The Senate unanimously passed House Bill 1913, which would allow local taxing bodies to decrease real estate taxes for properties substantially affected by the September, 2011, flooding.
This bill would allow a county assessment office to decrease, credit or refund up to $30,000 in real estate taxes due to a decrease in property value caused by Hurricane Irene or Tropical Storm Lee. The bill would also create a real estate tax exemption on the assessed value of houses affected by the storms to encourage communities to reconstruct and rebuild flood damaged properties.
The bill is now on the governor’s desk.
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The Senate unanimously passed an amended version of House Bill 1916, which would authorize state funding for a list of highways, bridges, and flood control and hazard mitigation projects.
This bill would authorize $150 million in borrowing in the form of bonds for the rehabilitation of areas damaged by Hurricane Irene and Tropical Storm Lee in September 2011. The bill would allocate 75 percent of the funds for Pennsylvania’s share of projects funded by the federal government; the remaining 25 percent would be allocated for projects with either an insufficient federal share or that are ineligible for federal funding.
The bill was returned to the House.
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The Senate unanimously passed Senate Bill 1255, which would create the Uniform Military and Overseas Voters Act. The bill is designed to make it easier for military personnel and overseas civilians to vote.
The bill would extend some of the accommodations given for Federal elections by the Uniformed and Overseas Citizens Absentee Voting Act and the Military and Overseas Voter Empowerment Act to military and overseas civilian voters in state elections.
The bill would include federal and state primary elections, and also municipal, general and special elections. The bill would allow all covered voters to use the federal postcard application to register to vote and apply for an absentee ballot at the same time. It would also allow uniformed service members, their spouses and dependents, and bedridden veterans to use the federal write-in absentee ballot to register to vote, apply for an absentee ballot or vote at the same time.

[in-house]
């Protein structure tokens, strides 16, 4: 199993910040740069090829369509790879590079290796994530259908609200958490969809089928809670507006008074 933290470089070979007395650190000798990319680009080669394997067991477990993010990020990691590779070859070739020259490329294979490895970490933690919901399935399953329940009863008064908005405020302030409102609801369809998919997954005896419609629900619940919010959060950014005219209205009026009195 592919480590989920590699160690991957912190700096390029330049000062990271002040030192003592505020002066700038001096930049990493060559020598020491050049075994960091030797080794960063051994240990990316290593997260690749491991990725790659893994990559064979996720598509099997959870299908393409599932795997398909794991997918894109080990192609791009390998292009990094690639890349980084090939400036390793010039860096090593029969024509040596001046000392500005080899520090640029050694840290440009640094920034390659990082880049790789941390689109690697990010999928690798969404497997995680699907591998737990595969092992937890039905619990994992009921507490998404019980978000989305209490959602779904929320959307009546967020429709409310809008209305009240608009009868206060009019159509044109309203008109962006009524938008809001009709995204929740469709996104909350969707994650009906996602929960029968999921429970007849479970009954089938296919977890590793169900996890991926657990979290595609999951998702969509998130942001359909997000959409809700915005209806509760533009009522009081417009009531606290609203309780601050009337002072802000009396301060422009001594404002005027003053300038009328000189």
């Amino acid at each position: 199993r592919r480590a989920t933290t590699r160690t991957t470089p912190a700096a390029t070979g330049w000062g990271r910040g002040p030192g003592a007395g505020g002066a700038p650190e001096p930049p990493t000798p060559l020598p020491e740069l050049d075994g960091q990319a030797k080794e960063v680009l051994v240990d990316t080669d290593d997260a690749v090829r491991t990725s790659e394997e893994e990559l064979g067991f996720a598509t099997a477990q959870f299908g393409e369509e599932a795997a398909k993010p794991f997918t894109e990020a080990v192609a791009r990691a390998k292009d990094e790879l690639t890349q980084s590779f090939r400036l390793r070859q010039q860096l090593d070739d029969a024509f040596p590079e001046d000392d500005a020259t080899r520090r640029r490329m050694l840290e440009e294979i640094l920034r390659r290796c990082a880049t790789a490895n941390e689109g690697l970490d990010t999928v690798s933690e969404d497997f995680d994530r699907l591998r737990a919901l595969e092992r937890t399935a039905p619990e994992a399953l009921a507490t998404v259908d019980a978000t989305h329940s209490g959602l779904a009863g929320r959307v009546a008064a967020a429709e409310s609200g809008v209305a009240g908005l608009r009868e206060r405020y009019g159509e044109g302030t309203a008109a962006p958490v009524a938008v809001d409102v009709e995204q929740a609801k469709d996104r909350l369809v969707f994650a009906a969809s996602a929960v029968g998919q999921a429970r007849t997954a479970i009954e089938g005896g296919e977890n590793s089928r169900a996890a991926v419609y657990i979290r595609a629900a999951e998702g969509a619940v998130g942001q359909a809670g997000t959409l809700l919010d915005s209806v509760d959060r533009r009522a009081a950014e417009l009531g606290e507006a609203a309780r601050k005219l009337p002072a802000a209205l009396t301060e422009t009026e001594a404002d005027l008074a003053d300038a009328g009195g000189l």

Under the bill, an application for an absentee ballot for a primary election would be considered a standing request for an absentee ballot for a special election, general election, or municipal election occurring in the same calendar year as the primary.
The bill is now in the House.
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By a unanimous vote, the Senate passed legislation that would draw down federal money to create a health information partnership intended to make the health-care system more efficient through the electronic sharing of information.
Senate Bill 8 would establish a hybrid model to electronically share health records and other patient information by establishing a Pennsylvania Health Information Partnership Authority comprised of a 19-member board.
The authority would be required to establish an information sharing system while assuring confidentiality. The bill now goes to the House.
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By a unanimous vote, the Senate passed a measure that would extend the sunset provision of the Volunteer Fire Company and Volunteer Ambulance Service Grant Act.
The act provides grants for volunteer fire companies and ambulance services for facilities, equipment, debt reduction and training. The $25 million per year cost comes from casino gaming taxes. The program is facilitated through the Office of the State Fire Commissioner under PEMA.
Senate Bill 866 would extend the program until 2016. The bill now goes to the House.
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By a unanimous vote, the Senate concurred in House amendments to legislation that will use part of the $25 billion nationwide settlement with mortgage companies to restore the Homeowners Emergency Mortgage Assistance program (HEMAP). The program had been cut from the budget. Democrats have consistently fought to restore the program that protects low income families from foreclosure.
Senate Bill 1433 also provides money to the Attorney General for consumer mortgage protection programs and to the Access to Justice Account for civil legal assistance for housing issues. The bill is now awaiting the governor’s signature
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The Senate voted 46 to 1 in favor of Senate Bill 1528, which would make alterations to the state Board of Occupational Therapy Education and Licensure and allow the board to impose civil penalties similar to what other state licensing boards can do.
The measure would also require occupational therapists to carry $1 million in professional liability insurance, and establish an impaired professionals program. Felons would be barred from participating in the program.
The bill now goes to the House.